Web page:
What is underlying the obsession with the national debt as THE economic problem? Over at Catholics in Alliance for the Common Good, Charles Clark , Professor of Economics at St. John’s University examines the false economic assumptions in the Ryan budget  and the need for 21st century economic solutions for 21st century problems:

Yet, the biggest break with reality is Ryan’s placing the deficit and debt as the central concern for the common good.  We are in a jobs crisis.  Our financial system is at greater risk then it was in 2007.  Rising income inequality is shrinking the middle class and threatening to destabilize our democracy.  Ryan’s budget will make all of these problems much worse rather than address them in a realistic fashion.  Ryan is providing a path to plutocracy.

As an historian of economic ideas who specialized in 18th Century theories, it looks to me that Ryan and company are applying the constitutional philosophy of “original intent” to economic policy.  I expect that the next step will be Medicaid and Medicare reforms that will only fund bleeding and leeches; the military will replace the M4 and M16 with muskets; and mass transit funding will now go for carriages and coaches.  The responsibilities of the government have grown since the 18th Century because the need for collective action on the national level has grown.  In the 18th Century you didn’t need a health care policy because there wasn’t much that could be done; you didn’t need social security because most people didn’t live that long; you didn’t need much economic policy because most people lived on farms and were mostly self-sufficient.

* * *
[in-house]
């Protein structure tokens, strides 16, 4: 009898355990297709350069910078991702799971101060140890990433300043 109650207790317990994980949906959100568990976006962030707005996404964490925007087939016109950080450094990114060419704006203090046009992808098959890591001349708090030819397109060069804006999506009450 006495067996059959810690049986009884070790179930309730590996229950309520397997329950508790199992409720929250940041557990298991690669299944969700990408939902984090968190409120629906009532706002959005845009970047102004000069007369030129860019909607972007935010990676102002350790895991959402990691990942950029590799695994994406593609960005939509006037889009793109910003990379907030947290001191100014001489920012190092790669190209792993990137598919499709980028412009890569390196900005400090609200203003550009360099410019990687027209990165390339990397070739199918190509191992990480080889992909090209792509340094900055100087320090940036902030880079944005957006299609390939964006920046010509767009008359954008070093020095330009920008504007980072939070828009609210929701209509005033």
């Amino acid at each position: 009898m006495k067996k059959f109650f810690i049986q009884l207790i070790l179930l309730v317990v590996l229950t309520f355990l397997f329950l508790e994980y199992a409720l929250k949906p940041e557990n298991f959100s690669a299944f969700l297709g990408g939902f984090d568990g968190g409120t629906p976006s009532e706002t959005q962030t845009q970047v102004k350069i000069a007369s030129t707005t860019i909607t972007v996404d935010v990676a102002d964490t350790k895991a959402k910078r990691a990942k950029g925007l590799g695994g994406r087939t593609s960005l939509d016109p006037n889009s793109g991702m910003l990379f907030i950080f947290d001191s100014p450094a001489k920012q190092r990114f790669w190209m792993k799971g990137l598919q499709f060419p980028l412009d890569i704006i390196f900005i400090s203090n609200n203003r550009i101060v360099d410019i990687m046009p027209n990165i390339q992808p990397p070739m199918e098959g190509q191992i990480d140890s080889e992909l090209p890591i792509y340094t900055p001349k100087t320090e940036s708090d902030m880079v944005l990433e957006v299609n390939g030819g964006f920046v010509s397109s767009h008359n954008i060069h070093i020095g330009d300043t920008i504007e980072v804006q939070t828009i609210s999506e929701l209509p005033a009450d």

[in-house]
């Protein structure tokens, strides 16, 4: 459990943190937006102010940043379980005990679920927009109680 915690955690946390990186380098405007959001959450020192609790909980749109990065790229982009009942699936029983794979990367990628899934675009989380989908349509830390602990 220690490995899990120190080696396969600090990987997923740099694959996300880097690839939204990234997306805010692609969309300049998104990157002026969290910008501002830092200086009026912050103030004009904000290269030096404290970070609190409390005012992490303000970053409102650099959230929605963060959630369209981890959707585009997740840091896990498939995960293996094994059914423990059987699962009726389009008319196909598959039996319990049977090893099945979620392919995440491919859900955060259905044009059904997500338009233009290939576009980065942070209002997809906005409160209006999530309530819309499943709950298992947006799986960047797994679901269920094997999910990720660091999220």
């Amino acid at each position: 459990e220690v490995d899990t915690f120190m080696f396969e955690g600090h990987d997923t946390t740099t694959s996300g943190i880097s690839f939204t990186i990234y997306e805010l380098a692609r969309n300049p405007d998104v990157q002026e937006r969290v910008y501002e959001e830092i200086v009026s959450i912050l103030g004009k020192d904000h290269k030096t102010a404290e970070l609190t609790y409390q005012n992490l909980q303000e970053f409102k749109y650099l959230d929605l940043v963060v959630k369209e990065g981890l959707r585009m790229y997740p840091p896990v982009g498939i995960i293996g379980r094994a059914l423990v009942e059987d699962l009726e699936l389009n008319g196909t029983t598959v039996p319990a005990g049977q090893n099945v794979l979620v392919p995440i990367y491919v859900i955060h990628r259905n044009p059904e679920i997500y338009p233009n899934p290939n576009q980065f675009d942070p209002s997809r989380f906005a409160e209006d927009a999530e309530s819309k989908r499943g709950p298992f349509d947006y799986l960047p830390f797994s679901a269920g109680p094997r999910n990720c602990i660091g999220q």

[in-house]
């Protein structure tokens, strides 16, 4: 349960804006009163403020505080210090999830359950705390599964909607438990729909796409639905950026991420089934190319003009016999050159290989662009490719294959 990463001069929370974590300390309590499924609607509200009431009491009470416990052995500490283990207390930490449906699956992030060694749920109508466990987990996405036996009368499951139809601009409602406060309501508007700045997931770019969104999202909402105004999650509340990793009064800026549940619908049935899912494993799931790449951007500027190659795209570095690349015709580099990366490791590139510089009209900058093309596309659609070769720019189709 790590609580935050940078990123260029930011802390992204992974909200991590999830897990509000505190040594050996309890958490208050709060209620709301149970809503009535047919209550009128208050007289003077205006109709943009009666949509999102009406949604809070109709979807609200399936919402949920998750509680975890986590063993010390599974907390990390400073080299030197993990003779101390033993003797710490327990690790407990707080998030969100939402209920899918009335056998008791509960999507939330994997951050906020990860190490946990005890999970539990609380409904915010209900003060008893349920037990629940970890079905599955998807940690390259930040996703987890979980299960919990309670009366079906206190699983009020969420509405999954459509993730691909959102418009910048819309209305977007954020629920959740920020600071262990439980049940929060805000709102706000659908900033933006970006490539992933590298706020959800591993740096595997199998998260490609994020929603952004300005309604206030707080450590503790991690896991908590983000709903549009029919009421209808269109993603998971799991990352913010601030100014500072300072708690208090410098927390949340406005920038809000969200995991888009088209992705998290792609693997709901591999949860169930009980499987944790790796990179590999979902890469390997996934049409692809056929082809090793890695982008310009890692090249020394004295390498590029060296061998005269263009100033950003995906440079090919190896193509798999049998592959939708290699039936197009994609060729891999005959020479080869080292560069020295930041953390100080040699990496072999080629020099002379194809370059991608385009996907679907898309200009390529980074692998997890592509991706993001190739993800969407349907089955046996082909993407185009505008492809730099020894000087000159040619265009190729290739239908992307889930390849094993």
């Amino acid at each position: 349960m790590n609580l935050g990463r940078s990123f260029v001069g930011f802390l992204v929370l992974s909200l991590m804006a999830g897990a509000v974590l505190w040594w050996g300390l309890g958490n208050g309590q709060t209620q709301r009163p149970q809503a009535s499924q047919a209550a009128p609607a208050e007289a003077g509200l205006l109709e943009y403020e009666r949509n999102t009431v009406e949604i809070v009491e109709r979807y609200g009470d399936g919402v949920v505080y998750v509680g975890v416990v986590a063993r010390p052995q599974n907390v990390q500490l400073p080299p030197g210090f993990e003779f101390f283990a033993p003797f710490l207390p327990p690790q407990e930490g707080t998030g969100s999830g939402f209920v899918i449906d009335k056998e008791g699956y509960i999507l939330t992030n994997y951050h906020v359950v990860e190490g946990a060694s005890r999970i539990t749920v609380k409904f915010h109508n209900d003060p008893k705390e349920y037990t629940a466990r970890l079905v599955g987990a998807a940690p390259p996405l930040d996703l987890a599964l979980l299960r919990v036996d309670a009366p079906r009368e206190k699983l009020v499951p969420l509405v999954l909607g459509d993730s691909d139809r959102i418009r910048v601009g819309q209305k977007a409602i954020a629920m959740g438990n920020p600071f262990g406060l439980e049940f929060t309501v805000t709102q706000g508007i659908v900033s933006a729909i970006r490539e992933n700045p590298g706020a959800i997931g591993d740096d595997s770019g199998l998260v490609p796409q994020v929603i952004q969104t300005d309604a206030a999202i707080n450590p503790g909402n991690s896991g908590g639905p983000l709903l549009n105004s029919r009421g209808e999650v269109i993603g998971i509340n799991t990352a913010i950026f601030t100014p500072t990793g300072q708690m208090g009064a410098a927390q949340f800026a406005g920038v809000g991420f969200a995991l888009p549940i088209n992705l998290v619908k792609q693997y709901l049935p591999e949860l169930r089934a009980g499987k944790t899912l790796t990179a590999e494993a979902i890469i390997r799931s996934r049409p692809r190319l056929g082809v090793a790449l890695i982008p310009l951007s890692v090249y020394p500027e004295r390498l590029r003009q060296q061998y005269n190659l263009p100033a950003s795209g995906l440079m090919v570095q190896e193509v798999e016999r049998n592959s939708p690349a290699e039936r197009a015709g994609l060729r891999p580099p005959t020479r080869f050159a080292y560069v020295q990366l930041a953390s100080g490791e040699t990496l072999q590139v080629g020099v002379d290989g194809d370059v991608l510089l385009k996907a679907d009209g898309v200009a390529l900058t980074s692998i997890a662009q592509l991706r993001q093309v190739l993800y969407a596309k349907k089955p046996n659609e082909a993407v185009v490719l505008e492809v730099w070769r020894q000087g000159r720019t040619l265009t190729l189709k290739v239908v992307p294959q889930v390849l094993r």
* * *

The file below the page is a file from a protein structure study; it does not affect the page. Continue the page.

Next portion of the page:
Clark reminds us that we need evidence based economic policy and the prioritizing of antiquated economic ideology, which got us into this mess, cannot provide the solution.   I recommend reading the post for those who really want to understand what is behind the focus on the national debt and government spending as THE threat to the common good….perhaps then we can focus on the real threat: the jobs crisis…and inequality.